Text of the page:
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If I have two AA rechargeable battery (1.2 V, 2000 mAh) connected in series, and I then connect it to a boost converter (DC to DC converter) so that the output voltage is 5V, what is the maximum current I can get? Can you please show how to calculate this?

Just to give you a bit more info, I have one of these so called "mobile boosters" which can charge your phone from 2 AA batteries. At the back, there is a small label saying that the maximum output is 5 V @ 500 mA . However when I plug it to my Blackberry, I turn on the engineering screen, I can see that the charging current is 1250 mA which is what I normally get when I use the wall charger. When I plug it to a computer, the charging current become 500 mA which makes sense as USB2 port can supply up to 500 mA. What I don't get is why does it say 1250 mA when the source can only supply 500 mA. So is the Blackberry gives out false information or the mobile booster actually deliver more than 500 mA?

Please try to keep the answer simple, don't get too technical, I'm not that great with physics :D

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migrated from physics.stackexchange.com Aug 23 '12 at 16:53

This question came from our site for active researchers, academics and students of physics.

There's the Law. The Laws of Thermodynamics, to be precise. One of the things following from them is that you can't create energy out of nothing. So you'll have to do it with the energy stored in the batteries. Energy is power x time, and for the batteries that will be

\$ U = 2 \times 1.2 V \times 2000 mAh = 4800 mWh \$

So if your switcher has a 100 % efficiency you should be able to get

\$ \dfrac{4800 mWh}{5 V} = 960 mAh \$

from it. Forget 100 % efficiency, 85 % will be nice. So that's 15 % less, or 816 mAh. It's up to you how to use that. If your device uses 10 mA you can power it for 81 hours, that's more than 3 days continuously. If it needs 100 mA the batteries will be gone in 8 hours.

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I would say your "maximum mA", i.e., maximum current, depends on the resistance of your load (although we can assume it is zero for maximum current), internal resistance of the batteries, and some characteristics of the converter (efficiency, internal resistance, maybe something else). So it looks like there is not enough data to answer your question.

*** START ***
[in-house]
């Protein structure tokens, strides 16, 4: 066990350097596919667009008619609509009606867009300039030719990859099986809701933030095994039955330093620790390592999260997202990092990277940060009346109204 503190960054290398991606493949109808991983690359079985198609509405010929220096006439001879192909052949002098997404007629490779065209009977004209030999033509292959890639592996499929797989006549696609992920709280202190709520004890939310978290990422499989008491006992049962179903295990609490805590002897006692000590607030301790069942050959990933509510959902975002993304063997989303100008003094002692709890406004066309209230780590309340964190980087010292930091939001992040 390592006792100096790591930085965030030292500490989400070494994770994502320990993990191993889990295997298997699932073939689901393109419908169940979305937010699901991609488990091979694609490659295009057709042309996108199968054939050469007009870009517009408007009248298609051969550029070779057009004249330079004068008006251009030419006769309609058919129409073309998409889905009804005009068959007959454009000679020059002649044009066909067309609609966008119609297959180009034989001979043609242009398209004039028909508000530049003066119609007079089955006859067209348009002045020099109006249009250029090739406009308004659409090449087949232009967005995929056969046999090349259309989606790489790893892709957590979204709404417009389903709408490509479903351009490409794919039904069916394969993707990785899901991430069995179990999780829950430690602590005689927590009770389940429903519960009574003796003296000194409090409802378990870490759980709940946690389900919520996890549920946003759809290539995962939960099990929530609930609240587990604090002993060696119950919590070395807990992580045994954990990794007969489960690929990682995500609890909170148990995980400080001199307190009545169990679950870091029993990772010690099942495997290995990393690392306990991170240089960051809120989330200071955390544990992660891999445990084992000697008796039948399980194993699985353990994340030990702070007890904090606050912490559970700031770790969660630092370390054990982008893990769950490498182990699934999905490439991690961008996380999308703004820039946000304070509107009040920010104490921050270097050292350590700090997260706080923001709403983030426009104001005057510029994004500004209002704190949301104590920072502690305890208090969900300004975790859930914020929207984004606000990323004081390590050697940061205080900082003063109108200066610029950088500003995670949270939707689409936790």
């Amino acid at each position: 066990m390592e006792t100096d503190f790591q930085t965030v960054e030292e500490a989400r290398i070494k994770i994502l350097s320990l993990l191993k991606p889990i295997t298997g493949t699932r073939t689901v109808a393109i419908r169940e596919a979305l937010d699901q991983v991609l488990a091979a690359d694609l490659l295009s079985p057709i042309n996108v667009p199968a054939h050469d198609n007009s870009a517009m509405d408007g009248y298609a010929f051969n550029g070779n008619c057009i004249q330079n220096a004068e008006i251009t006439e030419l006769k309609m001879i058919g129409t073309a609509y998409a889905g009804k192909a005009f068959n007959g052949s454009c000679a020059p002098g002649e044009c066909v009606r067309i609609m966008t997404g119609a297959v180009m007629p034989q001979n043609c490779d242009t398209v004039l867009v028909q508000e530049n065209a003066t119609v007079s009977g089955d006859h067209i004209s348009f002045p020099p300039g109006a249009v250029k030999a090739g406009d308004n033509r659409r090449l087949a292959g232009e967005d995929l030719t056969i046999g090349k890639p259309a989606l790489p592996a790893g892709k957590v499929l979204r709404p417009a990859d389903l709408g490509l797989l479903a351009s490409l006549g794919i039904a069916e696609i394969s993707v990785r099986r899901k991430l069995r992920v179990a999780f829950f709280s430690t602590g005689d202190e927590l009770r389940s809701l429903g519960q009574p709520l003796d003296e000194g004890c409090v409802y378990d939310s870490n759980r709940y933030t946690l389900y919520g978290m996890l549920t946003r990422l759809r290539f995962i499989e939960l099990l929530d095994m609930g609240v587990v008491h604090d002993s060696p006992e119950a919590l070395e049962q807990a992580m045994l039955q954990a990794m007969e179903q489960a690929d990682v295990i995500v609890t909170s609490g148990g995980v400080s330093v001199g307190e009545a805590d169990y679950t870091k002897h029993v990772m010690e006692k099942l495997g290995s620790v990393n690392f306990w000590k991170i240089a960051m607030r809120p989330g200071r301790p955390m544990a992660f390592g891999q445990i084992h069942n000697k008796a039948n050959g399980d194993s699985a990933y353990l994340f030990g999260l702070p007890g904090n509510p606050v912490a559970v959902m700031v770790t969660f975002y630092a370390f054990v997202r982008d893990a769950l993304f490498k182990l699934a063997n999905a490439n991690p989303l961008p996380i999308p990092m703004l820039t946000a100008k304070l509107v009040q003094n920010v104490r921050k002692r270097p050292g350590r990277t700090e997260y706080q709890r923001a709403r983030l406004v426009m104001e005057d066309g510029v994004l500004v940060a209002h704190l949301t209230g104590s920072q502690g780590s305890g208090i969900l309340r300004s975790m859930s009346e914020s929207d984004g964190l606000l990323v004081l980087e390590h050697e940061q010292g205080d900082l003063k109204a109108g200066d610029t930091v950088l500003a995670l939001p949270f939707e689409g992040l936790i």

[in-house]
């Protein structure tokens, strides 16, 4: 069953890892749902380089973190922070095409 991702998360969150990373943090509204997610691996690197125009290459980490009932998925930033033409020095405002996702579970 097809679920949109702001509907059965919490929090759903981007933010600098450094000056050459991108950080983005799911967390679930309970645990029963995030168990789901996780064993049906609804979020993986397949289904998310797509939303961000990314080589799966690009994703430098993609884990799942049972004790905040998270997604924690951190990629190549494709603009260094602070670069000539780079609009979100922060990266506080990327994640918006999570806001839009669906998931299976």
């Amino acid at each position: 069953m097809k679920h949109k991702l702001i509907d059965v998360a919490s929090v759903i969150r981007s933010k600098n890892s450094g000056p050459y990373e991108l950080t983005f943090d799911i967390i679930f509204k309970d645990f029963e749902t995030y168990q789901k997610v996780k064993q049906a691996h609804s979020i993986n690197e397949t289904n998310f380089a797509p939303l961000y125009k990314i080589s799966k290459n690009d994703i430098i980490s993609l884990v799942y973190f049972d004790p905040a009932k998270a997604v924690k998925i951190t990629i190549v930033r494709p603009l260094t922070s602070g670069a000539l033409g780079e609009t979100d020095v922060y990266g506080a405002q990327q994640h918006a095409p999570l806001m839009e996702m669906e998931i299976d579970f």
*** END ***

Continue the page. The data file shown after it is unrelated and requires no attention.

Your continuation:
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Assuming your DC-DC convertor is 100% efficient, and assuming the current you're drawing is small, the current on the 5V side will simply be 2.4/5 times the current on the battery side.

If the current from the battery is \$I_{bat}\$ then the power being generated by the battery is just voltage times current or \$2.4I_{bat}\$. Similarly if the current from the DC convertor \$I_{conv}\$ the power is \$5I_{conv}\$. If the convertor is 100% efficient no power is lost so the two powers must be equal:

$$ 5I_{conv} = 2.4I_{bat} $$


$$ I_{conv} = \frac{2.4}{5}I_{bat} $$

This argument assumes the currents are low, because as you raise the current you get a voltage drop within the battery due to the battery's internal resistance. Similarly your DC-DC convertor will also have an internal resistance and this will lower the voltage you get on the convertor side.

However, when a manufacturer specifies a maximum current this is normally a safe maximum current rather than the current you'd get if you just shorted the battery. The safe maximum current is typically low enough that you can ignore internal resistance, and you can simply use the equation above.

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